Let Them Cook

I really enjoy cooking – most of the time…  I enjoy cooking when it isn’t necessary, or rushed.  So I guess that is very limiting, and why I always dread dinnertime preparation.

But, I especially love the fact that my kids love to help cook.  All of my kids love to cook.  I suppose there is something awesome about starting with parts and creating something whole.  And then of course the fact that they get to eat their (typically sweet) creation is always a plus too.

This morning I found this brilliant idea today over at HomeBasedMom.  This idea is mom genius.  Homebasedmom’s bread recipe for kids is started in a Ziploc bag.  Sure there will be some spillage, but for the most part all of the ingredients, stirring and kneading take place inside the bag.  And to give her girls even more ownership, this mom wrote the ingredients on the paper lining the table so that they were easy to read – brilliant.

So today we are going to make bread!

It’s A Family Tradition

Just in case you have not noticed…  Thanksgiving is next week!  Are you ready?

Thanksgiving is one of my very favorite holidays.  Christmas is awesome as well for some of the very same reasons, but Thanksgiving is special.  Thanksgiving is an opportunity to spend time with your family, celebrate your friends and loved ones, and most importantly be thankful for everything you have – without presents.

We are a very consumer driven, materialistic society.  I often find myself overwhelmed by this need for stuff at this time of year.  I am especially overwhelmed by the tendency to over schedule in an attempt to “celebrate”.  This is very ironic to me considering most people, if asked, will say their most important priority is spending time with family, friends and loved ones, which shouldn’t require much scheduling (unless you live far away) and definitely does not require gifts.

But then I think back to my own childhood.  In the midst of the holiday rush I have some very distinct memories of Thanksgiving holidays.  I have very fond memories of activities my family did together year after year.   On Thanksgiving morning we always watched the Macy’s Day Parade.  It is kind of funny though, because as a child the parade was not necessarily my favorite event, it was just the best thing on television prior to football.  But now as an adult the parade brings to me joyful memories of sitting in my grandfather’s huge Lazy-Boy recliner watching the parade as the adults prepared food in the kitchen.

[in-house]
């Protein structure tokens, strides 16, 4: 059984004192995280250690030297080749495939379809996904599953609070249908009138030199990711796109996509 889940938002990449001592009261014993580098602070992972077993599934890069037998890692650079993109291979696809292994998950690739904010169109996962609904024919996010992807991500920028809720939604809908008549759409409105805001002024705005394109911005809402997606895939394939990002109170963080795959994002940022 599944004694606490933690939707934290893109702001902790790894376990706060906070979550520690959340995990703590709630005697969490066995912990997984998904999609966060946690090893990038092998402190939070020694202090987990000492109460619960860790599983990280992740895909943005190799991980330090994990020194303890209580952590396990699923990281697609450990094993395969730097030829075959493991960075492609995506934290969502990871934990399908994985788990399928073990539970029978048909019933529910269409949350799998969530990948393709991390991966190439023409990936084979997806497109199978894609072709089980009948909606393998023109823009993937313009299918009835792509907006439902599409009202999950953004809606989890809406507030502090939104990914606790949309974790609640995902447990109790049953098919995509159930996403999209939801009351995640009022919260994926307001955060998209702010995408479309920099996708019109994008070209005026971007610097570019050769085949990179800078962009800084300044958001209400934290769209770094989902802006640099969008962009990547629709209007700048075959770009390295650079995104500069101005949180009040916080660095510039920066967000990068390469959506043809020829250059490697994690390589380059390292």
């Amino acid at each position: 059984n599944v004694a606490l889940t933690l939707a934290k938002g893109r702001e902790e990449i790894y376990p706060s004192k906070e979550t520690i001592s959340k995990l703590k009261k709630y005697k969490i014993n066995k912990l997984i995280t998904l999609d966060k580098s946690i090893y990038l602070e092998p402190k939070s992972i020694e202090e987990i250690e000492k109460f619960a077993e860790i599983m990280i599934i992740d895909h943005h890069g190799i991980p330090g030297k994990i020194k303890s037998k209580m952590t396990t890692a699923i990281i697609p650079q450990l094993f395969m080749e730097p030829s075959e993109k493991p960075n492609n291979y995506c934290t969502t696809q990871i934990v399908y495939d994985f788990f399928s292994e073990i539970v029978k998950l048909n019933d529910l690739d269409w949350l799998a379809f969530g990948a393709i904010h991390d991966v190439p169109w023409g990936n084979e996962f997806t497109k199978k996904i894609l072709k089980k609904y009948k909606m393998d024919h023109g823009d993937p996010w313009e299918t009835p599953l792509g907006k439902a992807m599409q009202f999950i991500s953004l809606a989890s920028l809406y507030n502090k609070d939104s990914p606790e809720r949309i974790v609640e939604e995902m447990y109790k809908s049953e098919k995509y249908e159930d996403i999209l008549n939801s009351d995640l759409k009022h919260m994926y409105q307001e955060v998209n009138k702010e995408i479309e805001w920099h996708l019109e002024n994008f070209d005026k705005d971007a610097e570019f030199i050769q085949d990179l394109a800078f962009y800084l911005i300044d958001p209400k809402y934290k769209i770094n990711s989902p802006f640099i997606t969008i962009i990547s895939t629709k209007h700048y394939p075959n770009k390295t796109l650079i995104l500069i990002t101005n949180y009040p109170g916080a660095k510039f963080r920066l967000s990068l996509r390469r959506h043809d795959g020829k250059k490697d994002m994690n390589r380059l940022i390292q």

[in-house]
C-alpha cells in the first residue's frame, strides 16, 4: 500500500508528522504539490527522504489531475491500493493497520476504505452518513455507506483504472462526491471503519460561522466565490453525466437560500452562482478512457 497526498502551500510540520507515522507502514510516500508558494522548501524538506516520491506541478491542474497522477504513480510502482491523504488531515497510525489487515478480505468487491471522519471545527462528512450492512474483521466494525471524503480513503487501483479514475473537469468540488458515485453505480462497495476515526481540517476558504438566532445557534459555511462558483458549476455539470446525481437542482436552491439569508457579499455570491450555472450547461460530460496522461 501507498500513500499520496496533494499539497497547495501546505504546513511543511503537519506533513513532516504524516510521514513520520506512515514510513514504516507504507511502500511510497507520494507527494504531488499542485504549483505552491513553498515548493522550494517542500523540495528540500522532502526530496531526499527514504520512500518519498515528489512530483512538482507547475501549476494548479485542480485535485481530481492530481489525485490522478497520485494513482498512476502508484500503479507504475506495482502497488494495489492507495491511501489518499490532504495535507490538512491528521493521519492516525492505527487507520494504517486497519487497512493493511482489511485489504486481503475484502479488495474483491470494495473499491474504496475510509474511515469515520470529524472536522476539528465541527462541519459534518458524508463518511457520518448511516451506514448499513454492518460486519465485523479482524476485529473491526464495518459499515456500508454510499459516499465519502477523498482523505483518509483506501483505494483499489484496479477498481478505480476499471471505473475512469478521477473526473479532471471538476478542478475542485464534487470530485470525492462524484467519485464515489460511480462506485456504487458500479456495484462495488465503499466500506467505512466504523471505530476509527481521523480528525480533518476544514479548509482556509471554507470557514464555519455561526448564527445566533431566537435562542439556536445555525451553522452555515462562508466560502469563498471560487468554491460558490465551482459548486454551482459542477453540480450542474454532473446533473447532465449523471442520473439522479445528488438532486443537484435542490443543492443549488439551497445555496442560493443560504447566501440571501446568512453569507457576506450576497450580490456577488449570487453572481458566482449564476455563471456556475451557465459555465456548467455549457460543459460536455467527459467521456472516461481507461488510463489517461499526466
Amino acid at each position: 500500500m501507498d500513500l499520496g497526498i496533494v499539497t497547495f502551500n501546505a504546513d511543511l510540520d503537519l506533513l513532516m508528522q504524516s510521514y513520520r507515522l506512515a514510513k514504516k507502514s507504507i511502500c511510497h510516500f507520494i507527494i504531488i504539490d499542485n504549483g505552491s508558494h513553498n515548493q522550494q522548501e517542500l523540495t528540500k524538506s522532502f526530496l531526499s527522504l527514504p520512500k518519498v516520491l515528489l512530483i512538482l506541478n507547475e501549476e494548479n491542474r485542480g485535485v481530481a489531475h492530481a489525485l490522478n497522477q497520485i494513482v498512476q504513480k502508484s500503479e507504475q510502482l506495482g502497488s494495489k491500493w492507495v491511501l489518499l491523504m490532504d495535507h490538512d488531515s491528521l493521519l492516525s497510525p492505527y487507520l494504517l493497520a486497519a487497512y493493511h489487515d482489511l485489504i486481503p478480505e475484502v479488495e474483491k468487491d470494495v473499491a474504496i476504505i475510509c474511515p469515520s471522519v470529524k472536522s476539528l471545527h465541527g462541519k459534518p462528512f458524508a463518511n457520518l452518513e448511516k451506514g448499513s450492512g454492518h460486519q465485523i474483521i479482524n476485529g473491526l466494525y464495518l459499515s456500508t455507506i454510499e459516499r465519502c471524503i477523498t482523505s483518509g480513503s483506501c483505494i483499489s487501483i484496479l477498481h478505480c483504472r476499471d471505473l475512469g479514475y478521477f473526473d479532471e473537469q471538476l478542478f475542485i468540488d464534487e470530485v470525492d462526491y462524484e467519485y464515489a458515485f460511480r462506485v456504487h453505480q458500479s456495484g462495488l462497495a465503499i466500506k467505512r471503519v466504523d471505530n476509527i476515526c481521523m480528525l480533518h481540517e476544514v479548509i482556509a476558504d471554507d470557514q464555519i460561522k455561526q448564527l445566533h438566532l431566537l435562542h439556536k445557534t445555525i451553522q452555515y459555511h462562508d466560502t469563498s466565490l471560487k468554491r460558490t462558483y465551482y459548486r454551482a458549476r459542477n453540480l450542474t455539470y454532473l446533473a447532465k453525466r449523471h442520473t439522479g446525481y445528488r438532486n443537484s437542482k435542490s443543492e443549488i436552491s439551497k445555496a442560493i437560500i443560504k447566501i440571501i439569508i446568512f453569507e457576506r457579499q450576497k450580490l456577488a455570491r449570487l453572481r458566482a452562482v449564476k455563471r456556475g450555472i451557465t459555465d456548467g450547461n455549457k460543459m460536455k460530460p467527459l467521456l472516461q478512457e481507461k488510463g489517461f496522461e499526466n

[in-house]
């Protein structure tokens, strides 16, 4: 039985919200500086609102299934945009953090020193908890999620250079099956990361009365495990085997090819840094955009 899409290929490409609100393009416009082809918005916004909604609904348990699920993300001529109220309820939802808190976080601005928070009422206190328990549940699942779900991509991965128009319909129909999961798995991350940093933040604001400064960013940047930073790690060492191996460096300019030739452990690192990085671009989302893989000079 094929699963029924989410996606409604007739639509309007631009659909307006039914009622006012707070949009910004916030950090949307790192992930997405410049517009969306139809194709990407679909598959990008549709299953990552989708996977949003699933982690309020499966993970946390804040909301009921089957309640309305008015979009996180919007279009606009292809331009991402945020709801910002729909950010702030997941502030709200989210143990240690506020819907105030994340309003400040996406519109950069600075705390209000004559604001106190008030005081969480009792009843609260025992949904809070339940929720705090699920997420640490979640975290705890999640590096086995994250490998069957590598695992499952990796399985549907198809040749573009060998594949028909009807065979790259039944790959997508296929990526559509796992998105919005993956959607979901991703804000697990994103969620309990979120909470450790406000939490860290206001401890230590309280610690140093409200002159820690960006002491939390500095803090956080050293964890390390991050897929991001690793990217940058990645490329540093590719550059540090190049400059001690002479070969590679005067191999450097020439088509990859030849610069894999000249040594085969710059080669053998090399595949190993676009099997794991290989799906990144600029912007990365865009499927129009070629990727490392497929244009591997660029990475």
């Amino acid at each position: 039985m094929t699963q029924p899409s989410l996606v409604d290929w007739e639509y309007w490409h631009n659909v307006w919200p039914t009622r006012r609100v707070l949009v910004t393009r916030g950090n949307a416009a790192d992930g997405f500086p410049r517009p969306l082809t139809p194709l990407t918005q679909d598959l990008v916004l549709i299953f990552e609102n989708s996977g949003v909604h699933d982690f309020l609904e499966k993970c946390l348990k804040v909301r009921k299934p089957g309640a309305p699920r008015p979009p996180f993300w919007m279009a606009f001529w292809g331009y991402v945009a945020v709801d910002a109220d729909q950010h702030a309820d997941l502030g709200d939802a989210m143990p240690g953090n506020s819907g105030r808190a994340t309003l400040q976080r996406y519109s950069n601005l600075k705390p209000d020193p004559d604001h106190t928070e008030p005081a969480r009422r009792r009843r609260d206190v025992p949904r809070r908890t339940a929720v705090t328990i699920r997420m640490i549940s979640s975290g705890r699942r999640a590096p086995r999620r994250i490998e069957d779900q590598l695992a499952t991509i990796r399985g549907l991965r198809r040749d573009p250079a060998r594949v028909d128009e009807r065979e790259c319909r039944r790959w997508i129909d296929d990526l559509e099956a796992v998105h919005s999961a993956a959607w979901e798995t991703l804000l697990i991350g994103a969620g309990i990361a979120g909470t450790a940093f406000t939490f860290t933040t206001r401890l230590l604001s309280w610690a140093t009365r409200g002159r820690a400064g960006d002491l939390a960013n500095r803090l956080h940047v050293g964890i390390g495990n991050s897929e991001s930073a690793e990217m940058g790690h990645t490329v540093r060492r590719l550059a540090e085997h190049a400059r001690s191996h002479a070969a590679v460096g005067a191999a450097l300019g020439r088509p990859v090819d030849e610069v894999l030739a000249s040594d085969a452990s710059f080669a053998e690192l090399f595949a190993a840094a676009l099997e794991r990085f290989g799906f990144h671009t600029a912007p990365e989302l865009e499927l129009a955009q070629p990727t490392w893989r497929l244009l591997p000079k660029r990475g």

And then I have some memorable moments, that fortunately only happened once, like the year my grandfather had excuse himself from Thanksgiving Dinner in order to bail my cousin out of jail for driving too fast through the little, one stoplight, South Georgia town where he lived.  And while this sounds awful, it wasn’t nearly as bad in my mind as the time I accidentally bit into a big fat slimy oyster hidden inside of the cornbread dressing.

And now that I have my own family we have created some traditions of our own.  We like to use our time together the weekend after Thanksgiving to drive up the mountain to search for and cut down our Christmas tree.  We also make little cookies the kids call Pilgrim Hats, which are something we HAVE to make.  I put them off one year and didn’t get it done before Thanksgiving.  Guess what we were making the first weekend in December…

So in all, I suppose every little detail really is important.  You really never know exactly what your next family tradition will be and what it is that your children will value as they grow older.  But it sure would help if we could figure it out so that we could skip some of the other stuff that needlessly fills up our calendars.



Back To Nature

We doubled the fun this weekend – camping and a birthday party!  MC turned four.  And for the second year in a row she chose to have a campout birthday party.  This is definitely up there with one of my favorite birthday parties we have hosted. Our family loves to camp and explore the outdoors, so to add a birthday party just makes it all the more exciting. Even if you are not campers, or have not really tried it yet, if you have children, especially between the ages 3-12, I highly suggest you camp at least once.  Give it a try!  Perhaps begin with a cabin if you lack supplies or are a little apprehensive.  But definitely get out there and camp.  There is something amazing about the freedom to get dirty and explore the outdoors.  It is such a great thing to see a child’s excitement and appreciation of nature. This little guy was discovered before the Commander and I even finished unloading.